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It's The Law: Creditors Must Protect Themselves In Probate

Question: I loaned money to a friend of mine. Before he paid it back, he died. I know I can file a claim with his estate, but I do not know how to be sure I get notice or how to protect myself. Can you explain?

Answer: It is often said that you cannot take money to your grave. However, your assets and liabilities soldier on after death. Collection of a debt owned by a dead person can be complicated.

The simplest action is to file what is known as a caveat with the court where the will may be admitted to probate. A caveat is a filing with the court requesting the court provide notice of probate proceedings to the person filing the caveat. The caveator must be an interested party, and a creditor of a decedent certainly qualifies.

Recent amendment to Florida statutes allows caveats to be filed before probate is opened. That means you would receive notice of petition for probate when it is filed and allow you to participate or make a claim from the beginning. The caveat expires after two years.

The caveat must contain the decedent's social security number, last known residential address and date of birth, if they are known, a statement of the interest of the caveator in the estate and the name, mailing address and residential address of the caveator. If the caveator is not a Florida resident, the caveator must designate a resident agent in Florida for service of notice.

Caveats can also protect persons other than creditors, such as children of a decedent who are concerned that a sibling has coerced mom or dad to draft a new will and then seek to probate that will after mom or dad dies. By statute, if a caveat has been filed by an interested person other than a creditor, the court may not admit a will of the decedent to probate or appoint a personal representative until the caveator is given notice and opportunity to oppose admission of the will to probate and appointment of the personal representative.

To make a claim against a decedent's estate, a creditor must formally file a claim for payment in probate. The caveat is a powerful protection as it insures the caveator will be given notice of probate and opportunity to file a timely claim. By statute, the estate must serve actual notice of probate on all known creditors and publish notice in the newspaper as well. Deadline for filing a claim is the later of three months after the date of first publication in the newspaper or thirty days after date of service on the creditor.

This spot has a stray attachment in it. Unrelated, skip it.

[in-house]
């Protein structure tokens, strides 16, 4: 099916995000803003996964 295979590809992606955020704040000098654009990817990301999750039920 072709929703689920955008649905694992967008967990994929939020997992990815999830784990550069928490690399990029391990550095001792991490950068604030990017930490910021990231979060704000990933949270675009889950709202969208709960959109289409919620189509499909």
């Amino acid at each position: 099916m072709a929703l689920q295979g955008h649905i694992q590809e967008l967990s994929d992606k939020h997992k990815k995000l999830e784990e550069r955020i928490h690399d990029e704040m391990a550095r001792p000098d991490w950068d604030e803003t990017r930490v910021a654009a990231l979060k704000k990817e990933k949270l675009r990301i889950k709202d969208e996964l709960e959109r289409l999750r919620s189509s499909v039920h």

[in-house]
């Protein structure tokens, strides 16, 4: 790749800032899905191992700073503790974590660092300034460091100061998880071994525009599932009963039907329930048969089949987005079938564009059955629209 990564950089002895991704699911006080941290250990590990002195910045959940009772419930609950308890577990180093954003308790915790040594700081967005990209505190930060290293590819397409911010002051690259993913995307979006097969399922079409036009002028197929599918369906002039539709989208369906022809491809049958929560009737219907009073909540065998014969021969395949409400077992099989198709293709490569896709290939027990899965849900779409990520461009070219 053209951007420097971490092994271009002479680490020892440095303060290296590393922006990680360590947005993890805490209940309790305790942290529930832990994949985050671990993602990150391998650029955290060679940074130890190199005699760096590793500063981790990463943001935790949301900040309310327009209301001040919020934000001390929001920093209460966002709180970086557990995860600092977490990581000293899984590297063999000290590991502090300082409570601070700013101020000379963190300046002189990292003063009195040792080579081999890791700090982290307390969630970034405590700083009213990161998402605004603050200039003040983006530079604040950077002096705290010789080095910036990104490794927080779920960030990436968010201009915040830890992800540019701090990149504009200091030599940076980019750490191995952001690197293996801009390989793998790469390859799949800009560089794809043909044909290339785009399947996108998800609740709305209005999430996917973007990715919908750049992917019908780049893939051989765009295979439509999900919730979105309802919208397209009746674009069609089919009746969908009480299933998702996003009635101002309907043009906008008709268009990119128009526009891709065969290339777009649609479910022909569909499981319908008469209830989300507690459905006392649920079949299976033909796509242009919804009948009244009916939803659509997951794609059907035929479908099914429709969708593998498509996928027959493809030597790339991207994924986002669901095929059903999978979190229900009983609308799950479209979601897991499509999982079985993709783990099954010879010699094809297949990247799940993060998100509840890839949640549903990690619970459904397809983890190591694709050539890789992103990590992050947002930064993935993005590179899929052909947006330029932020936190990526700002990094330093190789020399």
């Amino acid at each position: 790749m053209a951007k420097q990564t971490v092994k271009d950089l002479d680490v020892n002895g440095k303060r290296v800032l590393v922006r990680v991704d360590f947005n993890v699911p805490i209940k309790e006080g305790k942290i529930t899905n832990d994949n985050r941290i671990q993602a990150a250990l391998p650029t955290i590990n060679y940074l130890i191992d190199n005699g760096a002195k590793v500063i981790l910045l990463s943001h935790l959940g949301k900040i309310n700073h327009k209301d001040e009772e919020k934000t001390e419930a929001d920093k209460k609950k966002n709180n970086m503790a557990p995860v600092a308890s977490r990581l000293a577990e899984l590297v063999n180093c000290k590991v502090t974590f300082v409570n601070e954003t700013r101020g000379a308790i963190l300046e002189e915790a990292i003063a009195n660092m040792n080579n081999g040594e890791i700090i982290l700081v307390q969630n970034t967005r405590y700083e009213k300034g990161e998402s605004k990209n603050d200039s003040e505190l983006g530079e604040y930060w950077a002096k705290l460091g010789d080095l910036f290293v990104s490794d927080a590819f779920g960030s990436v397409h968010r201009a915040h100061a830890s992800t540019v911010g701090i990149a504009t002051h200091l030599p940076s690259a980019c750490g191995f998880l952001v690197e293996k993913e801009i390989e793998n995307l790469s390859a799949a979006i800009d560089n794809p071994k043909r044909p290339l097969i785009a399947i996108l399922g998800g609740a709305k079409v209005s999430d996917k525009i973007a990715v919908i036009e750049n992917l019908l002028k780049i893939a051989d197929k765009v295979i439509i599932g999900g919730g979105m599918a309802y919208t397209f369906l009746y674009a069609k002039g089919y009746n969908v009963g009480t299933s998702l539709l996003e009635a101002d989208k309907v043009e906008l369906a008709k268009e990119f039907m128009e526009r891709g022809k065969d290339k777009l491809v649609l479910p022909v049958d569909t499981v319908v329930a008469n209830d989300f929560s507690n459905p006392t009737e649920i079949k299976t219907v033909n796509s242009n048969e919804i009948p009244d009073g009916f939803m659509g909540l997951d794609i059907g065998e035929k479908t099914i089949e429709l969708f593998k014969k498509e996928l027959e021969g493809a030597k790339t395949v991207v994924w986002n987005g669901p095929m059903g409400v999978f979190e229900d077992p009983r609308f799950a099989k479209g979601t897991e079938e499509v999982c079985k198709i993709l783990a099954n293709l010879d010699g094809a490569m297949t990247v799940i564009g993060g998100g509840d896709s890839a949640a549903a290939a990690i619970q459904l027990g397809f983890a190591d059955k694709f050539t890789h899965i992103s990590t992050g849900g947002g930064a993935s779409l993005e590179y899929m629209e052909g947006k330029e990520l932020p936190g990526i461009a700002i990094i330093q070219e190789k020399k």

When a caveat is filed, the estate and court clerk must give actual notice. Florida courts have ruled that when a caveator is not given notice by the clerk or served by the estate, the creditor's claim is not bared by the 3 month/30 day deadline.

Although filing a caveat does provide some protection, it does not insure payment. You must pick the right court. If probate is opened in a court other than where the caveat is filed, the statutory protection for a caveator will not apply. More importantly, a creditor cannot merely file a caveat and then wait to be noticed. Under Section 733.710 of Florida Statutes, claims against a decedent are barred two years after death unless a claim has been filed in probate.

In some cases, probate has been delayed to allow the two year claims bar to pass. After that time, probate can be opened and creditor claims automatically barred by the statute.

The two year limitations period can pose a real problem. However, a creditor can insure that probate is open early enough to allow for claims by filing the creditor's own petition for administration. By Florida law, any interested party may petition to open probate and a creditor qualifies as an interested party.

Opening probate does not guarantee payment. The estate may not have assets. Or, it may have assets, but the creditor may find other claims given higher priority by statute.

Expenses of administration and claims against the estate must be paid in order established by Section 733.707 of Florida Statutes. The statute generally provides for payment of costs of administration, followed by funeral expenses, debts and taxes, medical expenses during the decedent's last sixty days, arrearages in child support and debts acquired after death by continuation of the decedents business before other claims.

These proceedings can be complex and technical. Because of the differing time limitations and procedural requirements for pursuit of claims against an estate, you would be well advised to retain an experienced attorney. An attorney will be able to review the circumstances and substance of your claim and advise as to options for possible collection. Since failure to timely file a claim can bar recovery, you should meet with an attorney promptly.

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